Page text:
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Fighting For Clean Air In Krakow

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SocietyEUtopia KrakowEU-TOPIA: Time to Vote

Krakow is the sec­ond largest city in Poland. It's one of the country's tourist centres, with charming churches, mu­se­ums, cafés and bars. But it also holds also the less flat­ter­ing title of one of the most pol­luted cities in Eu­rope. But thanks to a civil ini­tia­tive fight­ing air pol­lu­tion, the next gen­er­a­tion of Krakowians might be breath­ing bet­ter air.

Slowly climb­ing up Krakus Mound, one of the four hills over­look­ing Krakow, we try not to breath too deeply. De­spite the low tem­per­a­tures and a cloudy sky, many Krakowians de­cide to spend their Sat­ur­day morn­ing here, away from the city cen­tre crowded with tourists. A few jog­gers, brav­ing the cold in sleeve­less shirts and shorts are run­ning up the hill. My cafébabel col­leagues and I just want to see what pol­luted air looks like.

Poland’s sec­ond largest city is nes­tled in a val­ley. It is sur­rounded by hills and it is not blessed with much wind. These cli­matic con­di­tions do not allow pol­lu­tant par­ti­cles to dis­perse, mak­ing the city one of the most pol­luted in Eu­rope. My newly in­stalled phone app Smok-Smog mea­sur­ing the air qual­ity in Krakow, was show­ing that the pol­lu­tion level ex­ceeds the norm. Yet, from the top of a 200-and-some­thing metre high slope, the mist en­velop­ing the city did not look harm­ful.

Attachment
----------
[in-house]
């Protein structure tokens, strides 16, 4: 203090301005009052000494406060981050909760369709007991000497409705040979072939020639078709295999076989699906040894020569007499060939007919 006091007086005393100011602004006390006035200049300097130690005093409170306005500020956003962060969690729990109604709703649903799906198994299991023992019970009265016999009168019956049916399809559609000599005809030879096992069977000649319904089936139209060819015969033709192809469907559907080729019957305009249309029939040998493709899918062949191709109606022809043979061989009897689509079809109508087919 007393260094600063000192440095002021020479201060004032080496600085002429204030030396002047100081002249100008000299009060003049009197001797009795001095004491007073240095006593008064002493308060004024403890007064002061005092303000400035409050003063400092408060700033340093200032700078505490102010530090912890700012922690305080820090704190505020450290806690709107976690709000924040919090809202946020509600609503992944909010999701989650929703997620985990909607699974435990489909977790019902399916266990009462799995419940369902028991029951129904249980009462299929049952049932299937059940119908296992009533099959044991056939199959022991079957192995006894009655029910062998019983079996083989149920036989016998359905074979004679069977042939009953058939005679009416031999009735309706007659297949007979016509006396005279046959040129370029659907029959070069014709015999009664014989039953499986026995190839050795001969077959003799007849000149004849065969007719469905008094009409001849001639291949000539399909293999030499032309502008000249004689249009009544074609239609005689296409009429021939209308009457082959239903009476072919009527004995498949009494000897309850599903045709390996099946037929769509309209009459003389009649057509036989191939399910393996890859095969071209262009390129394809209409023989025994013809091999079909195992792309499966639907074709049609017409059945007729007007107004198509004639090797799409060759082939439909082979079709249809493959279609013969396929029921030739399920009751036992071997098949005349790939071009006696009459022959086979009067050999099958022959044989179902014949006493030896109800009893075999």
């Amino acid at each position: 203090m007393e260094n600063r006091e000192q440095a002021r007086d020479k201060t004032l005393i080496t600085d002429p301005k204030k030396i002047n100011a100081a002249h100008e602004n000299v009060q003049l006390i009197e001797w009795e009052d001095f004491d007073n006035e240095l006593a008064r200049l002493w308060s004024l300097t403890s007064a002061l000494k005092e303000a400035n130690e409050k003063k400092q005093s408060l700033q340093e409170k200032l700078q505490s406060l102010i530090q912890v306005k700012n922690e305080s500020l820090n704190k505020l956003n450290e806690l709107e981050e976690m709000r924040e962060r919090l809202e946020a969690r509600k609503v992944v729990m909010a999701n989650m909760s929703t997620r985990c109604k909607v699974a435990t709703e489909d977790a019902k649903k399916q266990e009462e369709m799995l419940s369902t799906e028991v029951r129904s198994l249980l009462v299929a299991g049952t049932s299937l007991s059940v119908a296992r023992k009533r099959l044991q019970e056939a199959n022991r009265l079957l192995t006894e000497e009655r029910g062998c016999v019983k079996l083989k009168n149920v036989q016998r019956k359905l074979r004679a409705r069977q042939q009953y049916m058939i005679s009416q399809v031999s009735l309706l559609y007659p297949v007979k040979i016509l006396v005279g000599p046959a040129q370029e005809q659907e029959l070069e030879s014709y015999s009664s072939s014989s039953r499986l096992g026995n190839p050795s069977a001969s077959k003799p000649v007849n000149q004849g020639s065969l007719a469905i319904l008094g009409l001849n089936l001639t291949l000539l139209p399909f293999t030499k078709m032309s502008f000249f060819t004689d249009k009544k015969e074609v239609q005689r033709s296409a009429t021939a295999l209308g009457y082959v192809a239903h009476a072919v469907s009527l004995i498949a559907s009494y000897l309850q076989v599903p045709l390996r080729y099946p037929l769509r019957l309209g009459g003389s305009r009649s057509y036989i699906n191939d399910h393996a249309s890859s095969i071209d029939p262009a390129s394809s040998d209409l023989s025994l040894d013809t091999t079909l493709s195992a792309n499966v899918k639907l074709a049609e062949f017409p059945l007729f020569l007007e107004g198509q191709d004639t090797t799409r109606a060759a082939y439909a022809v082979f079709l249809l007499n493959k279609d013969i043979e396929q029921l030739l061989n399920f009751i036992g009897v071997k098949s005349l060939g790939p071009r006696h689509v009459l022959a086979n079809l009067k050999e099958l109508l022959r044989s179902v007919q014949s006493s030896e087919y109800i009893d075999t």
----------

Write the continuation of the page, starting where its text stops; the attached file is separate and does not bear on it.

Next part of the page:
“In the back of your mind, you al­ways know the air you're breath­ing is not good,” says Kamil, a stu­dent from Krakow. His mother, an opera singer, is con­stantly asked the same ques­tion by her for­eign coun­ter­parts — how do you man­age to sing here? "When they come to Krakow, al­ready after the sec­ond re­hearsal they feel as if their lung ca­pac­ity has di­min­ished."

Air pol­lu­tion can se­ri­ously dam­age your health. "It can even pro­voke sui­cides, be­cause peo­ple get de­pressed," says Ewa, point­ing her fin­ger at a graphic brochure lying on the table in front of us. It is in Pol­ish, but from the draw­ings I un­der­stand that air pol­lu­tion can be linked to var­i­ous dis­eases, from lung can­cer to heart prob­lems.

I meet Ewa Lu­tom­ska and Magda Ko­zlowska in a city cen­ter café called In de rev­o­lu­tion­ibus. The name is ap­pro­pri­ate, con­sid­er­ing Krakow Smog Alarm (Krakowski Alarm Smogowy), the human health ad­vo­cacy group ded­i­cated to im­prov­ing air qual­ity in the city to which they both be­long, rev­o­lu­tion­ized the fight for clean air in Krakow. Ewa started the move­ment in De­cem­ber 2012 with two friends, An­drzej and Ania. With Magda, and Jakub, who joined a bit later, the group now counts five mem­bers, all from very dif­fer­ent back­grounds. They don't de­fine them­selves as ecol­o­gists, just “or­di­nary cit­i­zens con­cerned about air pol­lu­tion”. Today, Ewa lets Magda do most of the talk­ing, only qui­etly in­ter­rupt­ing her some­times. They both seem frag­ile, look­ing half their age. But when they evoke their cause, their voices be­come stronger, pas­sion­ate.